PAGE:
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‘Armchair traveler’ constructs Toothpick World

Stan Munro of North Syracuse, N.Y., began “toothpicking” as a hobby when he was in the fifth grade. Little did he know, then, how far he would take it 30 years later.

Stan Munro with his Empire State Building, Chrysler Building and Eiffel Tower toothpick replicas.

For example, look at the detail in his replica of Fenway Park in Boston. You can almost hear the crowd cheering. The fact that it’s made from a pile of toothpicks is hard to believe. Yet this is what Munro does day after day with remarkable skill.

“I just finished the Trinity Church in Boston,” Munro says. “All of my buildings are 1:164 to scale. What people don’t understand is how long something will take based on the size of it. They will think the Empire State Building took a long time because it’s so tall, but it took less than a week. Trinity Church, which is only 15 inches long, took almost three months. The detail that really goes into some of the smaller ones is really challenging.”

About 10 years ago, Munro needed to be home more to care for his wife, Suzi, who was stricken with polycystic kidney-liver disease. He became an “armchair traveler” watching the Travel, History and Discovery channels and started replicating iconic buildings, monuments and historic sites from around the world. Suzi received a transplant and has recovered, while Munro has completed more than 200 replicas.

St. Basil’s Cathedral in Moscow.

He has sold a few, but his main focus is traveling exhibits, called Toothpick World, Toothpick City and Toothpick Town depending on the size of the exhibit. Toothpick World is the flagship with more than 100 structures. Toothpick City, which is on permanent display at Ripley’s Believe it or Not Museum in Baltimore, has about 50 buildings and Toothpick town has about 22 structures.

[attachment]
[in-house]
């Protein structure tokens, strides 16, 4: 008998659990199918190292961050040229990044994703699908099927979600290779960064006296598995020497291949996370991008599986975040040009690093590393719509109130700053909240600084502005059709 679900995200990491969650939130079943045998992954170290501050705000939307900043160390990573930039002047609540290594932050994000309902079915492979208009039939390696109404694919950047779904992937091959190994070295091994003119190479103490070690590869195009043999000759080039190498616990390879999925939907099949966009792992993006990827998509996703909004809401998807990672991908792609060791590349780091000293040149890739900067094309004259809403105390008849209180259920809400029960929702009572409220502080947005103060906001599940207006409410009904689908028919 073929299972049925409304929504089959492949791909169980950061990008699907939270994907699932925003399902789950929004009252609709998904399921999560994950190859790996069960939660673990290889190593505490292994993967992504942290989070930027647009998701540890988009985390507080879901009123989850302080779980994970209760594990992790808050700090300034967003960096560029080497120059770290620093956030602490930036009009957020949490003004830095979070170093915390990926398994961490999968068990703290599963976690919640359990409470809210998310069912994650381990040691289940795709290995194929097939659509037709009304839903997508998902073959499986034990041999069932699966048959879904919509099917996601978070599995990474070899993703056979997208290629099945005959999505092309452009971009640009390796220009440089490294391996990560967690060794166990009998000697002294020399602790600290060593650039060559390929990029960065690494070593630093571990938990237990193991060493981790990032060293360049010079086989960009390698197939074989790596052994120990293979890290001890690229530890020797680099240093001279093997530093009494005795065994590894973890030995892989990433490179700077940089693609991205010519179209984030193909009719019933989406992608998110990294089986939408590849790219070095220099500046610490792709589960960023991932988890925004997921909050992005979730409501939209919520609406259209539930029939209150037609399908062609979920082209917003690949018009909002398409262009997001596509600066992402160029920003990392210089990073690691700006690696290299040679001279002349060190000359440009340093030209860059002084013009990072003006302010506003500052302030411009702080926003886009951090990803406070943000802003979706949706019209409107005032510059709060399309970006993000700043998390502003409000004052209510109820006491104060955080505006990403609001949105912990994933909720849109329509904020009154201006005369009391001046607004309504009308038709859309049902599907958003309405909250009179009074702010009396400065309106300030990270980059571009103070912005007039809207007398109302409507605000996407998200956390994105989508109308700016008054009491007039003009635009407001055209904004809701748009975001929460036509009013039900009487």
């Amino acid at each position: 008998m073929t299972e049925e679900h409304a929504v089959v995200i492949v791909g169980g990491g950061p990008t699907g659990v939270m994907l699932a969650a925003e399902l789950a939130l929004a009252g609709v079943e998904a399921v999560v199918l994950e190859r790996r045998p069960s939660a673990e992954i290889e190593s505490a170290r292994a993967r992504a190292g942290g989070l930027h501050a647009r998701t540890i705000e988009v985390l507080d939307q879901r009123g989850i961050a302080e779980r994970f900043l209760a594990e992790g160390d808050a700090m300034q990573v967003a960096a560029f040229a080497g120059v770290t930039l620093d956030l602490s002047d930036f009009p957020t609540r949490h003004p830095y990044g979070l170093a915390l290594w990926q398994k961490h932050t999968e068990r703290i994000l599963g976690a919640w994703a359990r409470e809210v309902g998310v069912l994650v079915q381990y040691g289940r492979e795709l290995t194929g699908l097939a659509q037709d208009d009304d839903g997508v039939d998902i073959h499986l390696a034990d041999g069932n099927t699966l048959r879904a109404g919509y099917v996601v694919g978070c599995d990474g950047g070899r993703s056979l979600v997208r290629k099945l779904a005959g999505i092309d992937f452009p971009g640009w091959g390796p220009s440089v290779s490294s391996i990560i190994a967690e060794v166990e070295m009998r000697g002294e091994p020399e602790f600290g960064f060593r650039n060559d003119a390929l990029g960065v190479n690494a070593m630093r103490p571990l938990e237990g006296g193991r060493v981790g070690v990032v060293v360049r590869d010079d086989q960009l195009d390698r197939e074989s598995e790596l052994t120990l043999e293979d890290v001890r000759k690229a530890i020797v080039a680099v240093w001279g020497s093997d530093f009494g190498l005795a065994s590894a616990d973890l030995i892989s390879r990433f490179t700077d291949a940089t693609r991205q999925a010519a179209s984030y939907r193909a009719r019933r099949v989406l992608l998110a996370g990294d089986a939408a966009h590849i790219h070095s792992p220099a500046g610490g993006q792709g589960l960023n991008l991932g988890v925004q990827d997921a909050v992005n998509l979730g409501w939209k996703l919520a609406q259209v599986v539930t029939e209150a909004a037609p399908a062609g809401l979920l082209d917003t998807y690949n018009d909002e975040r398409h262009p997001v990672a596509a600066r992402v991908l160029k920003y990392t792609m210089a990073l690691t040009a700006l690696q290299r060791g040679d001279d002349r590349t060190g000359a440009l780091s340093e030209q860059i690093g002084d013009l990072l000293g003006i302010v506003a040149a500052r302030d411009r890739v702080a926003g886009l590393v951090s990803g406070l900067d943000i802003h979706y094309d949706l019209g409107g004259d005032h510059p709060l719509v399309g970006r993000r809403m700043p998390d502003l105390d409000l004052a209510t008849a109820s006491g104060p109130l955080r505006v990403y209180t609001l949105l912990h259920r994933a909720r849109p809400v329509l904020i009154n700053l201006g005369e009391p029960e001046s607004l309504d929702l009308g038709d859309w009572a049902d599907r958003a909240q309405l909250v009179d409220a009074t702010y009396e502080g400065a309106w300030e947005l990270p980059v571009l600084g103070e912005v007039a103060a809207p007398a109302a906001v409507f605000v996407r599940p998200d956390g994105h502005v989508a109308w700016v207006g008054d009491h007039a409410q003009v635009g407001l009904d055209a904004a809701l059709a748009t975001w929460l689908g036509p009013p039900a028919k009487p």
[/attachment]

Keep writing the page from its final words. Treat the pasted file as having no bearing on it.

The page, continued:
His latest exhibition, “Toothpick World: From Sliver to Skyline,” is currently running through March 27 at the Fuller Craft Museum in Brockton, Mass.

He researches his projects by looking at original blueprints, satellite photos and whatever he can find to create a faithful rendition of the original building. One of the best parts of what he does is the low overhead. Working from cases of toothpicks in his basement, which he buys from a wholsaler, he only needs a Dremel tool, scissors, clippers and glue to build his projects. On average, he says each building takes about 18 days to build.

Fenway Park.

“The quickest one was the Washington Monument, which only took three hours. Now the Golden Gate Bridge, at the same scale and 40 feet long that comes apart in 12 different sections, took almost a year.”

An abbreviated list of his past projects include the Eiffel Tower, White House, Big Ben, Stonehenge, St. Basil’s Cathedral in Moscow and the International Space Station.

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This article originally appeared in the January 2016 issue.

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